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No Place Like Home


Jacob Riis Photo

It was hot. Lint swirled in the air like a dream—an enchanted snowy day— only instead of meltin’, it stuck to your skin, clothes, and hair. You didn’t try to catch it on your tongue. While standin’ amidst this peculiar blizzard, I realized that I had become further removed from home, because usually on days like this, we made snow angels. One was never enough.

I kept on runnin’ and tried to ignore that my shoes were drenched from splashin’ in the shallow, murky puddles that oozed out from beneath endless rows of tenements.

I gagged at the sight of rotten food and other sour things that were carelessly strewn about. The vile odor strengthened as we crawled deeper into the maze. I tried to keep up my pace while rummagin’ through my reticule for my handkerchief.

“Will you please slow down?” I hollered defiantly against the relentless roar of the mills.

I stumbled around the corner and found myself facin’ a cluster of outhouses and open sinks. I backed away cautiously, nearly bumpin’ into a young girl fillin’ up her pail at a pump. Her dress was nothin’ more than a collection of scraps held together by a thread that was about to let go. A grungy, tattered ribbon attempted to rest neatly on her strawberry colored hair, which was carelessly chopped, barely reachin’ her small shoulders.

The squeakin’ stopped when she turned to face me. “They went in there.” She nodded in the direction of a narrow gap between the buildin’s. “Ya gonna’ follow ‘em?”

I stared at the outhouses and then at her. “Uh, yes… I am,” I said.

Without expression, she started in pumpin’ again, and the steady squeakin’ resumed.

Rebecca and Mercy did not listen, in fact, they ran faster. I stopped in front of a pile of discarded odds and ends and slowly looked up. Patched linens and threadbare garments hung on pulley lines from open windows, strung between the buildin’s, goin’ all the way up to the roof and flappin’ in the slight breeze.

Meanwhile, the girls entered through an already opened door. I held tight to my bags and followed. Met with an unexpected stench of fried fish, boiled cabbage, peppery soap, smoke, and general foulness, I quickly covered my nose with my handkerchief. It still smelled like home.

A pale, ragged girl of about our age, clearly expectin’ to give birth at any time, stood in a doorway with a baby perched on her hip. Behind her was what looked like a common kitchen and dinin’ area. I squeezed by her and nodded, but may as well have been invisible, as she remained expressionless, even when her red-faced baby squirmed and started in cryin’.

There was an awful lot of commotion comin’ from a darkish nook under a flight of stairs. I gasped and nearly collided with a group of children pitchin’ pennies. They barely noticed me and continued to play.

Mercy burst in through a door at the end of the hallway and stood inside with outstretched arms and a smile brighter than a hundred candles. “Welcome to your new home.”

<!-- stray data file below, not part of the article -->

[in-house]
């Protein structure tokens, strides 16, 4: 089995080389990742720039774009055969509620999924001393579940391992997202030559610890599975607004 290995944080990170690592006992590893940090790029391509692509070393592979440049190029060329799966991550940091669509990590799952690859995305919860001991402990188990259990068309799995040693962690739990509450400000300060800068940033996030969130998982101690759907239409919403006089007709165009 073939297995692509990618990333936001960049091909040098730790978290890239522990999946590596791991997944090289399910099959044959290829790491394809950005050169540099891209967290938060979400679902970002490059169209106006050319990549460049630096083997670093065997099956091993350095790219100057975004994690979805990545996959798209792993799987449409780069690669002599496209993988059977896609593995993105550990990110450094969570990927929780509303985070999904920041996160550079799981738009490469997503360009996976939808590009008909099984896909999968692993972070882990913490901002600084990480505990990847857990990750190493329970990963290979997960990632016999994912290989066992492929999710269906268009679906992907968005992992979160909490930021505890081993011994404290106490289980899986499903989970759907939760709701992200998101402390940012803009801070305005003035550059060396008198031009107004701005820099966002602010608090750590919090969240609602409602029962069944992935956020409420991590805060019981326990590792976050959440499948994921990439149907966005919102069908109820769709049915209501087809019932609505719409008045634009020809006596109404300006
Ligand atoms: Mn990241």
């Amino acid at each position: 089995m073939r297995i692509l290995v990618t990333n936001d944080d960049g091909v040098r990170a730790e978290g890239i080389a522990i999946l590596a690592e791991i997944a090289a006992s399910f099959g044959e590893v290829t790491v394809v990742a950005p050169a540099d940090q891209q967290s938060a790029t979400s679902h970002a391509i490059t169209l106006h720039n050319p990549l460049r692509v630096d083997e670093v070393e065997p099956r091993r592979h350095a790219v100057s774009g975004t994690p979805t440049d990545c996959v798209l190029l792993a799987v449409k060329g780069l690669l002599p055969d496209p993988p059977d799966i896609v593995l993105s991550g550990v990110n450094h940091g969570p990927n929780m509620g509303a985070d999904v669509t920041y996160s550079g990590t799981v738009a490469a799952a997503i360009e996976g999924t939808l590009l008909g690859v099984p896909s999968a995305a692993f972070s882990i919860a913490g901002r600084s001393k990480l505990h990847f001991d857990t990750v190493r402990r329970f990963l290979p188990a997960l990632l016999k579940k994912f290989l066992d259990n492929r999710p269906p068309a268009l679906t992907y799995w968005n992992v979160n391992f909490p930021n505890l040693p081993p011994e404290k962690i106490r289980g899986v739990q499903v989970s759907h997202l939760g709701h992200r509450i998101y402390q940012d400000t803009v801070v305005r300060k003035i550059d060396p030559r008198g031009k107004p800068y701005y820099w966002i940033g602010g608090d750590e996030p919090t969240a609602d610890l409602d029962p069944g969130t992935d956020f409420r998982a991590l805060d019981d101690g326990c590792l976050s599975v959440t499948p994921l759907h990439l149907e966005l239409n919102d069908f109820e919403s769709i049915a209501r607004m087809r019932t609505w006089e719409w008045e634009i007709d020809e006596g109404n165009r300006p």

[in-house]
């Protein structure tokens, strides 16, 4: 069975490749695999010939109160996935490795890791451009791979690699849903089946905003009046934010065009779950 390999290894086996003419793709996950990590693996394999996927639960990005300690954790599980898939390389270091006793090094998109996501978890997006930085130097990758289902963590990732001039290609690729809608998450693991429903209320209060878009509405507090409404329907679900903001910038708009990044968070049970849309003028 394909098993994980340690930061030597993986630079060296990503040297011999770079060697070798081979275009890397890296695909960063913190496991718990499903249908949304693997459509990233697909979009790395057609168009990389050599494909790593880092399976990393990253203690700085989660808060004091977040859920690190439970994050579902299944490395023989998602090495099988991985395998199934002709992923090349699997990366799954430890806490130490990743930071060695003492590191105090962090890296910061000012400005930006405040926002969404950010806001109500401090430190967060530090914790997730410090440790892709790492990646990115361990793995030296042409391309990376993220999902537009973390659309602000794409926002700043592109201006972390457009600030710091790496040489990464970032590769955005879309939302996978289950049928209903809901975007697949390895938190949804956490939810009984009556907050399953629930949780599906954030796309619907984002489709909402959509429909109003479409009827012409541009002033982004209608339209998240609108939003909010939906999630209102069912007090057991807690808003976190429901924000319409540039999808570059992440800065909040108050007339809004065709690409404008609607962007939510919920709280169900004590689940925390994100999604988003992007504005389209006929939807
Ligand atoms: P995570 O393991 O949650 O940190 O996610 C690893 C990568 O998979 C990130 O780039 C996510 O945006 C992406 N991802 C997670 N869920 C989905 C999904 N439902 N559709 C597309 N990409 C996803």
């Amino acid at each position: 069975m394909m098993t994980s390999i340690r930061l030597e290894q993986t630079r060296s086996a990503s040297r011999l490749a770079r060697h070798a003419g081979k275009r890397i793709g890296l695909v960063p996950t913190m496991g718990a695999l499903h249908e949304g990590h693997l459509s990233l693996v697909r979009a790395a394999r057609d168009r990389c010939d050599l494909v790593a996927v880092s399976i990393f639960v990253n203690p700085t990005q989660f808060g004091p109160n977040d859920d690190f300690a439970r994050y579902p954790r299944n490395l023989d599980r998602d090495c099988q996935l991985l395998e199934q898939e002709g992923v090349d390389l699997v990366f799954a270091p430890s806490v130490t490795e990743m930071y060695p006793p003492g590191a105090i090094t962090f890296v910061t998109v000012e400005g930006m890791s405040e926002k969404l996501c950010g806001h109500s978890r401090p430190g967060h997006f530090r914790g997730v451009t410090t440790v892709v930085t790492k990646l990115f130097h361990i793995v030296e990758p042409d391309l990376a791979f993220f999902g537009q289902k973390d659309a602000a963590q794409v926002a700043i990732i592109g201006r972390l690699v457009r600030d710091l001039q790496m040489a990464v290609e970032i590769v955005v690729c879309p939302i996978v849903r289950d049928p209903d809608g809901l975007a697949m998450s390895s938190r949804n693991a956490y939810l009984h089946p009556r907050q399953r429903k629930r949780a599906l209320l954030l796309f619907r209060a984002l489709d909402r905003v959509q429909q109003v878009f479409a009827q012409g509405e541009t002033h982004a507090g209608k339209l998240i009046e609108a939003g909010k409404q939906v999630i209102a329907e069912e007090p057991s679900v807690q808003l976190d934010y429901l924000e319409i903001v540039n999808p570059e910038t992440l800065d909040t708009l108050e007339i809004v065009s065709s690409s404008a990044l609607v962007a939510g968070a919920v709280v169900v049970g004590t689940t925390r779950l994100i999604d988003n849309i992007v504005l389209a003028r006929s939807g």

“It ain’t much, but we make do,” Rebecca said, standin’ erect with her hands folded at her waist and her eyes dartin’ about.

Surprisingly winded and damp with sweat, I stopped abruptly when I detected at least one source of the filth that I had smelled earlier. I scanned the room for any sign of welcome, validation that I had made the right choice.

A single ray of light streamed through a hole in the wall at the end of the hallway. The only window in the room had been nailed shut with boards on the outside. Along with three beds haphazardly shoved in a corner was a long crate stuffed with musty hay and covered with a soiled bedtick. A swarm of flies buzzed around the oily surface of a small desk that sat squarely in the middle of the room. Basic cookin’ utensils, a rusty tin coffee pot, a jar of sugar, and a stack of unclean dishes were scattered about on a little pine table. A washtub was turned over, covered by a torn gray cloth with a well-worn Bible in the center of it, lyin’ open, and set beside it was a crumpled tobacco pouch. There was a single rocker, much like that of Mother’s, beside a small barrel that served as a table with a lamp upon it. Although fragile and a bit queasy, I refrained from sittin’ on the nearby chair without a back, fearin’ it would collapse beneath me.

Mercy pointed to the bed closest to the worthless window. “This is where you’ll be sleepin’,” she said. “You can share with Rebecca and me. We washed it up ‘specially for you. Cora slept in with us before. She up and left more than a week ago, and we’ve heard no mention of her. The police came by and took a statement. I’m not worried though. I think that she left with the boy she’d been meetin’ for a time. In fact, I believe that they were familiar, but it isn’t right to say. She was blacklisted, so it’s likely that she won’t return. All that matters is that she’s gone, and should she come back, she’ll have to make other arrangements. It’s your bed now. I mean, we’ll share it of course.”

“You don’t need to go into such great detail,” Rebecca said.

“Never mind,” Mercy said. “Let’s put your things away.”

She pulled back a sooty patched curtain, revealin’ a stack of three trunks with mine bein’ on top. “Take your time. You must be so tired from all that travelin’ and the emotional toll of losin’ your mother. As you recall, it wasn’t long ago when Father passed.”

The combination of putrid scents and the lack of decent light emphasized that it felt more like a grave than a home. Sarah Hodgdon

September 7, 1872

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